Crop productivity in Mamit district is very low. This may be attributed to the unproductive jhum. More than half of the farming families do not produce enough food to support them and are forced to depend wholly or partly on rice procured from other states by the state government and it is supplied at subsidized rates. The traditional method of Paddy cultivation in the hill slopes, commonly known as "Jhuming" has been practiced from the time immemorial in Mizoram. Mizoram has unique diversity of agro-climatic condition, altitudinal variation and well distributed rainfall, which is highly conducive for cultivation of wide range of horticultural crops covering fruits, vegetables, plantation crops, flowers, aromatic and medicinal plants.

Mamit district has got very good potential for production of horticultural crops. Its hilly terrain and climatic situation is very suitable for production of horticultural crops. The district has an area of 10385.74 ha under horticultural crop production. Out of this total area 5230.74ha is in bearing and 5155.00 ha in new plantation or non bearing. Presently the district is producing 23496.99 MT of horticultural crops with a productivity of 4.28 MT/ha. Fruit crops are commonly grown in the district and it covers an area of 4779.00 ha (46.02%) fallowed by plantation crops 3604 ha (34.70%), vegetable crops 1032.70 ha (9.94%) and spices 950Ha (9.15%). Potato and flowers have very meager area only 18 ha and 2.02 ha, respectively. Plantation crops have maximum bearing area 1931Ha but production is only 4794 MT due to low productivity 2.48 MT/ha. Fruit crops has maximum production 8193.20MT fallowed by spices 7747.02 MT, while flower and potato have lowest production. Spices has the highest productivity (8.15 MT/Ha) fallowed by fruits (5.27MT/Ha) and vegetables (2.65MT/Ha) while potato has the lowest productivity (1.33MT/Ha).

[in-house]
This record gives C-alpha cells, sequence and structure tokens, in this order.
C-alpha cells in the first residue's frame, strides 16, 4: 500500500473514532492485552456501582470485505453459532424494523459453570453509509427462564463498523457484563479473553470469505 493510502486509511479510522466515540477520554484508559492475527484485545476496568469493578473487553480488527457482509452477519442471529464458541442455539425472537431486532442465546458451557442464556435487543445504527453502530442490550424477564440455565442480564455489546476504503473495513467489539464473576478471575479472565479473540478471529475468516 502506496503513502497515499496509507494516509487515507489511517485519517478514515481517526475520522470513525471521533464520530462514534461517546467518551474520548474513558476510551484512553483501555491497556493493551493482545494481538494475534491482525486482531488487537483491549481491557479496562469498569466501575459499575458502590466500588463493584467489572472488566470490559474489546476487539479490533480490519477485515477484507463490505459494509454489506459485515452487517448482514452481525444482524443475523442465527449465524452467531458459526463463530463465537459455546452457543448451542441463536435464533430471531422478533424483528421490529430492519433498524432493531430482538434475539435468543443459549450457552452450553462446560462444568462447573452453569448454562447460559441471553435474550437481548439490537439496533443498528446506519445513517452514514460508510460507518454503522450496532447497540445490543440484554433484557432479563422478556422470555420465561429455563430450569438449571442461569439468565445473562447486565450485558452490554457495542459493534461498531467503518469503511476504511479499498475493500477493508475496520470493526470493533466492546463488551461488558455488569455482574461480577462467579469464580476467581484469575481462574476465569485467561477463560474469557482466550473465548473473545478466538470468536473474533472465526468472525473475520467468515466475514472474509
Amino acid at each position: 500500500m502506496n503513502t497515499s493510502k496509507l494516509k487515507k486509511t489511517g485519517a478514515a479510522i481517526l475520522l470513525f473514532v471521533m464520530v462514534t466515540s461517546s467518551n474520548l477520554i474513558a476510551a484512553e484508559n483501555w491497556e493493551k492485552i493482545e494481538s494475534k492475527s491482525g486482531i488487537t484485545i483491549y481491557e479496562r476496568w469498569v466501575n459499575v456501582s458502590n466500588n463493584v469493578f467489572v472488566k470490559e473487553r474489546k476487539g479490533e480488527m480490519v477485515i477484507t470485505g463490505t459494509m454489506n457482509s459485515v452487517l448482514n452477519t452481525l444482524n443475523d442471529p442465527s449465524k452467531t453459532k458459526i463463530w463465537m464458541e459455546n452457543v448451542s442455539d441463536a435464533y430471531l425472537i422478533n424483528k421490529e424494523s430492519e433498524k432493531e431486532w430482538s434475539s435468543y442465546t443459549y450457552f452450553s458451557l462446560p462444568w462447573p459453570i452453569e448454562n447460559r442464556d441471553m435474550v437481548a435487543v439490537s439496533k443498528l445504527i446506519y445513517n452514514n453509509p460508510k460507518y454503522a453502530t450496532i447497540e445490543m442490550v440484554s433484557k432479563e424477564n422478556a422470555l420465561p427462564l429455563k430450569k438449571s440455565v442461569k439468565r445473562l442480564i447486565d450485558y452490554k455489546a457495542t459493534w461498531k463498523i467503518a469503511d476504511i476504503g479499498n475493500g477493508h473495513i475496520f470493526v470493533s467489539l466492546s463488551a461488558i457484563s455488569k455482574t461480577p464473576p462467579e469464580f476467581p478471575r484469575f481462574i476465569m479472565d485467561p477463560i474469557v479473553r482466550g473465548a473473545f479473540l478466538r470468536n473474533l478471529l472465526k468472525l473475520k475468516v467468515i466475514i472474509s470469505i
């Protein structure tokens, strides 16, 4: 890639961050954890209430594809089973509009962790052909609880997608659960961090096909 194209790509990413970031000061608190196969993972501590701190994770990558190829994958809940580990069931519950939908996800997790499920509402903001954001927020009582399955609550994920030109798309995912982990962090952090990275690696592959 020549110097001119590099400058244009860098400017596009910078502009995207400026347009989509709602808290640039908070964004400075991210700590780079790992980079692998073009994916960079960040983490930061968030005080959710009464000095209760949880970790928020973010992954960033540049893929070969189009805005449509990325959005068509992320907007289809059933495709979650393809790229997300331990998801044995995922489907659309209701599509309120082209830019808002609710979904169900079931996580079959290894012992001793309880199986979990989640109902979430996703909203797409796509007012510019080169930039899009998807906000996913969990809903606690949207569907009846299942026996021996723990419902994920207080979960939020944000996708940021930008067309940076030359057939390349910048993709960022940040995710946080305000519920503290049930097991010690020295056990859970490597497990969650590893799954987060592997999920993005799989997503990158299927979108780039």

Strategies to Achieve the Objectives of DAP for Mamit District
● Conservation, development and sustainable management of water resources.
●Soil health improvement
● Popularizing resource conserving technologies.
●Encourages multiple land use by increasing cropping intensity and intercropping.
● Integration of crop husbandry with vegetable and horticultural crops, animal husbandry, mushroom cultivation and other non crop based farming.
● Bridging yield gaps of crops, animals and other enterprises.
● Human resources development of rural youths, farm women, other disadvantaged groups and filed staff.
● Paradigm shift from production oriented farming to market oriented agriculture with the promotion of Agro processing industries.
● Development of suitable technologies such as varietal improvement, input management supported by a strong institutional arrangements for the supply of inputs like seed, fertilizers, plant protection chemicals, credit, etc, price support system favourable to farmers and market infrastructure for major crops like paddy, maize, sugarcane, banana, vegetables, and fodder crops.
● Encouraging maize as an alternate crop for paddy
● Development of minor irrigation
● Strengthening water harvesting structures like farm ponds and check dams.
● Reclamation of fallow and degraded lands. Training and exposure visit to the farmers, traders, and other stakeholders on grading, post harvest technologies, value addition and market intelligence.
●Strengthening the extension machinery for effective dissemination of technology.
● Strengthening of rural markets with storage facilities.
● Strengthening of farmers market with additional storage facilities.
● Establishment of cattle feed units.
● Inland fisheries development in major tanks and reservoirs and
●Development of sericulture.